The police’s Stock Theft Unit has opened a case against CapeNature over its decision to euthanise a lion cub which was found in possession of three men in Athlone.
Western Cape police spokesperson, Brigadier Novela Potelwa, explained on Friday that when the lion cub was found on August 21, it was handed over to CapeNature in Delft the same day because the police do not have the capacity to keep the animal.
“It emerged later that the animal was subsequently put down in Wellington,” Potelwa said.
“It was at this point members of the Stock Theft Unit opened a case at Wellington SAPS as there was no consultation with the unit about the intention or decision to euthanise the animal that is an exhibit in the contravention of Nature Conservation Ordinances case.”
She said their investigation continued and statements would be taken from relevant parties.
CapeNature’s acting general manager Loren Pavitt said they had not been notified of the police case against the organisation.
“The court process against the three accused is still under way and as such, there may be ongoing investigative processes relating to this case specifically. We will continue to work alongside the South African Police Service to punish the perpetrators.”
Shurud Jacobs, Moegamat Rayaan Simons and Sulaiman Effendi were arrested in August after the cub was found at Effendi’s Athlone home.
The cub had initially been transported from Thabazimbi, north-west of Pretoria, before finding itself in the Western Cape.
Responding on Thursday to criticism about its decision, CapeNature said options were considered, like rehabilitating the cub to be released into the wild or to place it in an institution, “but were found to not be viable or in line with sound conservation principles”.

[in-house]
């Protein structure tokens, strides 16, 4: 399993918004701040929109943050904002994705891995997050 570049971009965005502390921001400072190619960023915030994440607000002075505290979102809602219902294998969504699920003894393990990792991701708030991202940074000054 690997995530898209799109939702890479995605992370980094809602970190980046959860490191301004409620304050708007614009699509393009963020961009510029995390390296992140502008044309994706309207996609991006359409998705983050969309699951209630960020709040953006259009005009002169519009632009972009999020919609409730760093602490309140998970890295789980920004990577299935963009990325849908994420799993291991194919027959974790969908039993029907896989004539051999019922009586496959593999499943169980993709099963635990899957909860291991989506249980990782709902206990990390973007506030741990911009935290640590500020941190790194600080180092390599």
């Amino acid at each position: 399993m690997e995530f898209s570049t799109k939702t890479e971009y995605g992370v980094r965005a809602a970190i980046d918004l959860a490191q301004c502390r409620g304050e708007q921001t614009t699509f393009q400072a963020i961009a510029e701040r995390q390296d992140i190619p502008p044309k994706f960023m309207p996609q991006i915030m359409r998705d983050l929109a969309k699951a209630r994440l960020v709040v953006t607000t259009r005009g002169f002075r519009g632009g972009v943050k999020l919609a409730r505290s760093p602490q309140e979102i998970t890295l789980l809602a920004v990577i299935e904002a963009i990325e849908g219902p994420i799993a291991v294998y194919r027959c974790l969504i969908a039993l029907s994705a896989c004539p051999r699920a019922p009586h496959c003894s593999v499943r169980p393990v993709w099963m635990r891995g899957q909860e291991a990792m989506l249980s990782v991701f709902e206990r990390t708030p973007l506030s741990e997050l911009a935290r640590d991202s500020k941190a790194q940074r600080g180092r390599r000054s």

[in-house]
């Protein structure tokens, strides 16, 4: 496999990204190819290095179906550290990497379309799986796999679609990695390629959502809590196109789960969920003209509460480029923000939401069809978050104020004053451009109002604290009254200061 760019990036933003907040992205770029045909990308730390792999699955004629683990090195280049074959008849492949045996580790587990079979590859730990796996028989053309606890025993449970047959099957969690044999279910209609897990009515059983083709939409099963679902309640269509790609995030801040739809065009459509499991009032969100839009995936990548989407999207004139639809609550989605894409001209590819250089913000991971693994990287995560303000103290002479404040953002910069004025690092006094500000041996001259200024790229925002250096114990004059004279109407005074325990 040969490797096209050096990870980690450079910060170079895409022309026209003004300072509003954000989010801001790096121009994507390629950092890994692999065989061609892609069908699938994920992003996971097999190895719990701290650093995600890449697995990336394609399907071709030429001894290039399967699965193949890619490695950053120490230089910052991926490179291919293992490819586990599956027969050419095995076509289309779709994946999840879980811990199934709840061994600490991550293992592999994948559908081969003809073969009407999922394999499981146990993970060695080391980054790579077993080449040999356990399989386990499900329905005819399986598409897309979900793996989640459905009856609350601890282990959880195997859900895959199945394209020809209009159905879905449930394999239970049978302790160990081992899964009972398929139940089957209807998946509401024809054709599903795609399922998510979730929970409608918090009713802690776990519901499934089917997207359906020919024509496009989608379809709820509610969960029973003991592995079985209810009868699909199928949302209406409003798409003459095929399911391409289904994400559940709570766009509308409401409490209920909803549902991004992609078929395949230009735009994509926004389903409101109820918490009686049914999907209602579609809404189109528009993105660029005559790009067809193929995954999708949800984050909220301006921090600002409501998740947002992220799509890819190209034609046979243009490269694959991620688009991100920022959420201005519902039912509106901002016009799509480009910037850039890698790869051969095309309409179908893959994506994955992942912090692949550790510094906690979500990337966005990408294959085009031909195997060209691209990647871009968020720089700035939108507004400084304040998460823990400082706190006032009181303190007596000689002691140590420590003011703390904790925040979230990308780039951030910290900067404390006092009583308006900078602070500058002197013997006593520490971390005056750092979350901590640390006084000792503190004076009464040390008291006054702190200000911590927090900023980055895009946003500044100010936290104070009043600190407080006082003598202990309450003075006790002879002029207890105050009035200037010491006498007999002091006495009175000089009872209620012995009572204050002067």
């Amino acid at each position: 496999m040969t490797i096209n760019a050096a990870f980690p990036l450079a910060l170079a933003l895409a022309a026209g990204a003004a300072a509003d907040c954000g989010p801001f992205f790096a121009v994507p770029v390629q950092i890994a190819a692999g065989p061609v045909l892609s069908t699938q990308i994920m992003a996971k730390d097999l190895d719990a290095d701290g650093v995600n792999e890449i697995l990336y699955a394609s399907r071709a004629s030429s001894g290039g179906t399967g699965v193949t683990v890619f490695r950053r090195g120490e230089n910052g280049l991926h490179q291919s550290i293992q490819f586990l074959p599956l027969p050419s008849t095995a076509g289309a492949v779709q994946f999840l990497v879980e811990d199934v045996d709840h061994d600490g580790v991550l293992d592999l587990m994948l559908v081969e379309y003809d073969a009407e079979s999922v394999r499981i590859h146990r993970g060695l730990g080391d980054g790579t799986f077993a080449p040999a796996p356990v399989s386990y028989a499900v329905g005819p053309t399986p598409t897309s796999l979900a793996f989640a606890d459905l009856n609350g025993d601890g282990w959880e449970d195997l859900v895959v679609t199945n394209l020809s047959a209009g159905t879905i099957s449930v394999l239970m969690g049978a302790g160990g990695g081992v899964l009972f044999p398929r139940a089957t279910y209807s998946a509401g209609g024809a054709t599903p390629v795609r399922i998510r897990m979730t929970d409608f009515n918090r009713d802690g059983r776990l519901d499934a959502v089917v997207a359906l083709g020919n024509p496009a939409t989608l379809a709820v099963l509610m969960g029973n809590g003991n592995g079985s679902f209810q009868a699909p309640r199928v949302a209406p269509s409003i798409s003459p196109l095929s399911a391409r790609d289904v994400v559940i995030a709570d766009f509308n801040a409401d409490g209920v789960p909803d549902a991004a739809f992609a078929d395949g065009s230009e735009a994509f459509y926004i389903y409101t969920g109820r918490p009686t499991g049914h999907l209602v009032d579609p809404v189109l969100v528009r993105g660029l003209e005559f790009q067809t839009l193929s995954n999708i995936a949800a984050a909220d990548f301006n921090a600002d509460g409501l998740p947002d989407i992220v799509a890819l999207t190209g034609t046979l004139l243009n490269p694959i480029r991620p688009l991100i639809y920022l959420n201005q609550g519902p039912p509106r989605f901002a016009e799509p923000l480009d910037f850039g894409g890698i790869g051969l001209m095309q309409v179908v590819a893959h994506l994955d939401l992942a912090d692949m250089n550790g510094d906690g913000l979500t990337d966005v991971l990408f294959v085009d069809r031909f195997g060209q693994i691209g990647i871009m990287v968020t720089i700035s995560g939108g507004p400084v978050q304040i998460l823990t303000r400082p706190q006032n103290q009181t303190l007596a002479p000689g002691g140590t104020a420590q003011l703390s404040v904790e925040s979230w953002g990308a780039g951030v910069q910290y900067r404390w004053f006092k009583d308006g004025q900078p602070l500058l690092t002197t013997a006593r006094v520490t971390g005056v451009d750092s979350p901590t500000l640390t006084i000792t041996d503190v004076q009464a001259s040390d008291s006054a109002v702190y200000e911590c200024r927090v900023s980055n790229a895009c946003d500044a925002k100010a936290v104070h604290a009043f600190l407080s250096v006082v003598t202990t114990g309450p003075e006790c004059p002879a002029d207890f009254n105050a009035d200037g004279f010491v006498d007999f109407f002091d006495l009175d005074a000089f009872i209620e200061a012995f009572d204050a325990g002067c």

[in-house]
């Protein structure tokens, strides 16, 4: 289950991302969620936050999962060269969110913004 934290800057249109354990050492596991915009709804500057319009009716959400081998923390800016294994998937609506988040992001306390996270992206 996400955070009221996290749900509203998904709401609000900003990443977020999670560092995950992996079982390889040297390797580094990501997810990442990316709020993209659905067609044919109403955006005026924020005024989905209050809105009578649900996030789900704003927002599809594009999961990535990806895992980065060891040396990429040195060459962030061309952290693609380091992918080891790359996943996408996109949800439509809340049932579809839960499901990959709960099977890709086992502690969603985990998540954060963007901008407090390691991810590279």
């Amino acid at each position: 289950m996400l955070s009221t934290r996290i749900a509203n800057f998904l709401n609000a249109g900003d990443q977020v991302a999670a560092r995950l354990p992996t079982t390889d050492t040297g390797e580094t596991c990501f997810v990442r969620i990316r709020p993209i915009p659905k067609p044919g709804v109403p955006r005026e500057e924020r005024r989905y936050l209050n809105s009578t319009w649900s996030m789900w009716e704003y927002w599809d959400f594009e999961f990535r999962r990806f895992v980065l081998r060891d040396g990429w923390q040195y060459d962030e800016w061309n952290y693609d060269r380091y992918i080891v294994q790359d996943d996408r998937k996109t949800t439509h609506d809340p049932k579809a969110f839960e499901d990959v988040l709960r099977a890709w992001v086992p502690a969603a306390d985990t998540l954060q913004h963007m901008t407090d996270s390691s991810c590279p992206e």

“There are no successful cases of lions that have been rehabilitated and successfully released into the wild,” Pavitt said on behalf of the organisation.
“In fact, the national parliamentary colloquium on captive lion breeding and hunting in South Africa supports this and recommends no more lions find their way into permanent captivity.”
The lion cub was already habituated to humans and would have been unable to fend for itself in the wild, possibly continuing to seek human contact, the statement said.
“As the biodiversity conservation authority of the Western Cape, CapeNature has the obligation to look past the individual perspective and evaluate what is best for the species.
“This places CapeNature in the position to sometimes make hard decisions which are not always popular with or understood by the public,” CapeNature Executive Director: Conservation Operations, Dr Ernst Baard said.
Paul Hart, owner of Drakenstein Lion Park, a sanitary for lions, said they were disappointed by the decision to euthanise the cub.
“It was unnecessary. There are two sanctuary homes available for the cub.
“CapeNature could have given the cub to a sanctuary, and it could have been used as an educational campaign as to why wild animals shouldn’t be kept as pets,” Hart said.
He said the rationale CapeNature used was disingenuous because the bodies and practices have no relevance.
“The parliamentary colloquium is about breeding lions,” Hart said.
Jacobs, Rayaan Simons and Effendi are out on R5,000 bail and will appear in court again in February, News24 previously reported.